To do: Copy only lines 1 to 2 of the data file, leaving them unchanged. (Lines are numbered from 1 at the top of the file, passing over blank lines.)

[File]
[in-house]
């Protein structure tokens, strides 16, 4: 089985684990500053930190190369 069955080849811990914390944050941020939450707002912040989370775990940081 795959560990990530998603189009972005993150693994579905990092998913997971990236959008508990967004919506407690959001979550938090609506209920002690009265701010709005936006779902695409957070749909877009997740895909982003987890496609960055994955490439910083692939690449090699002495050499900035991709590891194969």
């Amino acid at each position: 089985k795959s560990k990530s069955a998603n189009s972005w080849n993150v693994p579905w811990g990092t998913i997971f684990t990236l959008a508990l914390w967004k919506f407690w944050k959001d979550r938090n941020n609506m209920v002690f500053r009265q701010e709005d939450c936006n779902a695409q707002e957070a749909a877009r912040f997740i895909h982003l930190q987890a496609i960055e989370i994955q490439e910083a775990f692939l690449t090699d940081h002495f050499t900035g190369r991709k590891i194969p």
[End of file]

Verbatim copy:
[in-house]
């Protein structure tokens, strides 16, 4: 089985684990500053930190190369 069955080849811990914390944050941020939450707002912040989370775990940081 795959560990990530998603189009972005993150693994579905990092998913997971990236959008508990967004919506407690959001979550938090609506209920002690009265701010709005936006779902695409957070749909877009997740895909982003987890496609960055994955490439910083692939690449090699002495050499900035991709590891194969």